Mary Hall

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For other people named Mary Hall, see Mary Hall (disambiguation).
Mary Hall

Mary Hall (August 16, 1843 – November 15, 1927) was the first female lawyer in Connecticut, and also a poet, a suffragist, and a philanthropist. In 1882, the Connecticut Supreme Court of Errors’ decision to allow Hall to be admitted to the Connecticut Bar was the first judicial decision in the nation to hold that women were permitted to practice law.[1]

Early life[edit]

Mary Hall was born in Marlborough, Connecticut, one of seven children of Gustavus E. Hall and Louisa (Skinner) Hall. Gustavus Hall was a prosperous farmer and miller, known to be one of liberal convictions. Hall graduated from Wesleyan Academy in Wilbraham, Massachusetts, in 1866. She was an accomplished poet, winning a medal for her commencement poem and having her poems published in newspapers. Hall then went on to teach mathematics at the LaSalle Seminary near Boston, where she became the Chair of Mathematics.[2]

In 1877, Hall decided to pursue the study of law. She approached her brother, Ezra, who was already an attorney and Connecticut State Senator, about her decision. Although he gave her no encouragement, upon her insistence, he gave her a copy of difficult legal work. After watching her study the work with great enthusiasm, Ezra decided to allow Hall to apprentice in his office. However, Ezra died a few months later in April 1878. John Hooker, the Clerk of the Supreme Court of Errors, took Hall in as his apprentice, beginning on April 2, 1879. That year, Belva Lockwood became the first woman admitted to argue before the U.S. Supreme Court. Hall studied law and copied and prepared judicial opinions under Hooker’s supervision and instruction for over three years.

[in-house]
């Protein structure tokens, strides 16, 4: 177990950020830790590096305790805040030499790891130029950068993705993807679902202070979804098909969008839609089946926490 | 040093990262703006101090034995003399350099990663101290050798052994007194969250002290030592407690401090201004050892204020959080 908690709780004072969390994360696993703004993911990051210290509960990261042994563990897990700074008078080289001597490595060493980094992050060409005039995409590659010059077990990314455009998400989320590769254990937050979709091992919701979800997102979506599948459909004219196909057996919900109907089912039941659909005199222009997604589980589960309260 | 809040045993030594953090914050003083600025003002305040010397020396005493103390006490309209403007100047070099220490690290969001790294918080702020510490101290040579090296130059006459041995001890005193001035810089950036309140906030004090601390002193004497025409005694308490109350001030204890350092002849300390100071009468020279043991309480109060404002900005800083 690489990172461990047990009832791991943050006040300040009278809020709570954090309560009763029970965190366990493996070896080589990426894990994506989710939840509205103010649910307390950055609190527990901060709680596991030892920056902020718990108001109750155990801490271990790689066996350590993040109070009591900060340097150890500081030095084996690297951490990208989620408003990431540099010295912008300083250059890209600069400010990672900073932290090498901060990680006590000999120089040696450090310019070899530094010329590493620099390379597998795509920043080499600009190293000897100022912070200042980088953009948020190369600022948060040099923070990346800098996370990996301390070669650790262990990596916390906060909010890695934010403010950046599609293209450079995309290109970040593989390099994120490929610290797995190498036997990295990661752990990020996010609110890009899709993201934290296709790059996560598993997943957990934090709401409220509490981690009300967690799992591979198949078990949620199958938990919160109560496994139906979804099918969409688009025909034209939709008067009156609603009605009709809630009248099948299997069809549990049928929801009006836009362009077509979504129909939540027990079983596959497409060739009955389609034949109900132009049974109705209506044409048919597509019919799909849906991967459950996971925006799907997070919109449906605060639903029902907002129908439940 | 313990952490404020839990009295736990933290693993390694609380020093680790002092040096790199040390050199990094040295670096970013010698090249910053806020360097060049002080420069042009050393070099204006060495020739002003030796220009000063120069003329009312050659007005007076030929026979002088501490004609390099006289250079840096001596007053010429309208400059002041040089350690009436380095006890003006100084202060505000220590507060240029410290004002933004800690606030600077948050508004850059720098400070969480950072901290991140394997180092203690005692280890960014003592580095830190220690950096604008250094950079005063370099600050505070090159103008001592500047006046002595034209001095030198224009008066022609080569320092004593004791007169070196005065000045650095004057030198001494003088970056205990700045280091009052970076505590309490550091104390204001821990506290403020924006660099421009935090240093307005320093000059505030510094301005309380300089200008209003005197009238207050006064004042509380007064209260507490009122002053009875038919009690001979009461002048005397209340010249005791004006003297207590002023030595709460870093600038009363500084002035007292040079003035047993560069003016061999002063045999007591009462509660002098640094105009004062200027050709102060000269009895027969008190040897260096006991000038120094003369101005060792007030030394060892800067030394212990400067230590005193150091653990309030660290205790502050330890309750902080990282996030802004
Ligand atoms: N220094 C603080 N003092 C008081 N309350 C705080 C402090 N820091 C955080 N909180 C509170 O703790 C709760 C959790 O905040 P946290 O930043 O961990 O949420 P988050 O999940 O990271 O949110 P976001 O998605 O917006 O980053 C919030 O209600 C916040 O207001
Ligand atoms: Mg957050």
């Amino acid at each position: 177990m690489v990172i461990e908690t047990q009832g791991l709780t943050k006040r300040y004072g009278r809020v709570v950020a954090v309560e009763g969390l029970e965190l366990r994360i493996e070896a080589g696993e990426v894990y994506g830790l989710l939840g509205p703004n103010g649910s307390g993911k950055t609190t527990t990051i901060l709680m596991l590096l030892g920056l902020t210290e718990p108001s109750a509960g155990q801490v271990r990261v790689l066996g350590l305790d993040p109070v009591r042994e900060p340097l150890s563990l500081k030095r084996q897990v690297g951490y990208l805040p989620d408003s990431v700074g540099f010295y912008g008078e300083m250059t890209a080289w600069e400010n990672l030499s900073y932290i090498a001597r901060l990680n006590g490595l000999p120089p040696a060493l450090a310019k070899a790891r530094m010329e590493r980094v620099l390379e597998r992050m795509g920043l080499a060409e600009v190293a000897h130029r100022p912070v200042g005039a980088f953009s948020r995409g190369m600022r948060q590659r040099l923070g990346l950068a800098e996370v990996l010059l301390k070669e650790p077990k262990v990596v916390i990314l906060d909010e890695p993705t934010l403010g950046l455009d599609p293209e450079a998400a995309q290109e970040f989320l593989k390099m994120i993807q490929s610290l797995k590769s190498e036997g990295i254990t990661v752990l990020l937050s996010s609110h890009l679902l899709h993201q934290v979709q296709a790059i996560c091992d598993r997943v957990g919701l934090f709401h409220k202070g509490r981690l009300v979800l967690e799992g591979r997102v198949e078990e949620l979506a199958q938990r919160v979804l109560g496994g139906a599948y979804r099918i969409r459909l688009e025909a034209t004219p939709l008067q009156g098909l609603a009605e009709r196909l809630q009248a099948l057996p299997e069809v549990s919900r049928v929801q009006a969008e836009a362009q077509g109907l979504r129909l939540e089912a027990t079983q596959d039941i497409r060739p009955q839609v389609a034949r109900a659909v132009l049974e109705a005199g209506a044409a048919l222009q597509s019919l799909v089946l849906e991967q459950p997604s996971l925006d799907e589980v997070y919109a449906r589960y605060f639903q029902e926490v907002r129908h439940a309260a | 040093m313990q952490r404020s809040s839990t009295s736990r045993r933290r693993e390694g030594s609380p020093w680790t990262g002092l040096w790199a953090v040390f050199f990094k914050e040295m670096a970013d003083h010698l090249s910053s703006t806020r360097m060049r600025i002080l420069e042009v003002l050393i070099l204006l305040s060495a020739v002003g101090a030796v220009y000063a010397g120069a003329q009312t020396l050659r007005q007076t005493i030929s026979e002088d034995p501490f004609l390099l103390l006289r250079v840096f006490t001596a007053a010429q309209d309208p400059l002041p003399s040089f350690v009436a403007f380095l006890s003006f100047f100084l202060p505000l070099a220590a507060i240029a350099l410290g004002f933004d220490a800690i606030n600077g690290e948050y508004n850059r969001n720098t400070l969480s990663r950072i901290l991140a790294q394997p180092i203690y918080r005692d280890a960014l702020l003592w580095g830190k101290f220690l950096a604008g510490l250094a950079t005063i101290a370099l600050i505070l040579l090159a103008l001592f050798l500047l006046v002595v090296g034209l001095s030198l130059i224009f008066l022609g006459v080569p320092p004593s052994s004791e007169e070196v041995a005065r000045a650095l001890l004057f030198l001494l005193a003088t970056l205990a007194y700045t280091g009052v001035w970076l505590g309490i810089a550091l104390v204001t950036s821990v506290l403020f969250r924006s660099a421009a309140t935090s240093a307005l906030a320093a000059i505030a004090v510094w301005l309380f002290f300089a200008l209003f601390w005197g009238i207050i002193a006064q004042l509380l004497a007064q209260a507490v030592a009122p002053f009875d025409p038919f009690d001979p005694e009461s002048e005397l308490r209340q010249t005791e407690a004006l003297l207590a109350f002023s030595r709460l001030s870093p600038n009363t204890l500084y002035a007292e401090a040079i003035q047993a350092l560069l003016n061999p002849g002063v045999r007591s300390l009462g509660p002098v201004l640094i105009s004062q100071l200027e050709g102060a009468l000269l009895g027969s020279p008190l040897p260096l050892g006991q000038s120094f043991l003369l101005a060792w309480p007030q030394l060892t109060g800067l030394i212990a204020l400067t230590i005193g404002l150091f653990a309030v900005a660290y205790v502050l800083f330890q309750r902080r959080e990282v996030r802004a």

On April 2, 1880, while studying law, Hall founded the Good Will Club, a charity for underprivileged boys, particularly newspaper boys. The program provided education as well as vocational training. The Club began with nine boys, but eventually grew to 3.000 boys, with its own facilities and newspaper called “The Good Will Star.” Despite her eventual practice of law, the Club was “Mary Hall’s first priority, and her life’s work.”[1]

Pursuit of becoming a lawyer[edit]

In 1882, at the age of 38, Mary Hall made her application to the Connecticut Bar. She passed an examination on March 22, 1882. On March 24, 1882, the Hartford Bar Association held a regular meeting at which Hooker moved to have Hall admitted to the usual examination before the Bar Examining Committee, attesting that she had studied law in his office for three years and that she possessed the requisite qualifications for admission to the bar.[3] The members agreed to allow Hall to be examined for the bar, subject to the ruling of the Supreme Court of Errors on its legality.[1]

Hall had many supporters nationwide who believed that her admission to the Bar would be important for women's suffrage. An editorial published in the Hartford Courant stated: “It is to be hoped that the members of the Hartford county bar will not see fit to put themselves on the illiberal side, on the pending application of an accomplished lady for admission to the bar. When women are allowed as teachers and as physicians without question, it would be taking a long step backward to refuse their admission to the bar. It would be regarded as a confession of fear on the part of men.”[4] Another article stated, “Those very earnest and patient people of both sexes who advocate woman suffrage will look upon Miss Hall’s success in getting a decision in her favor as an important contribution to the triumph of their cause.”[5]

In re Hall[edit]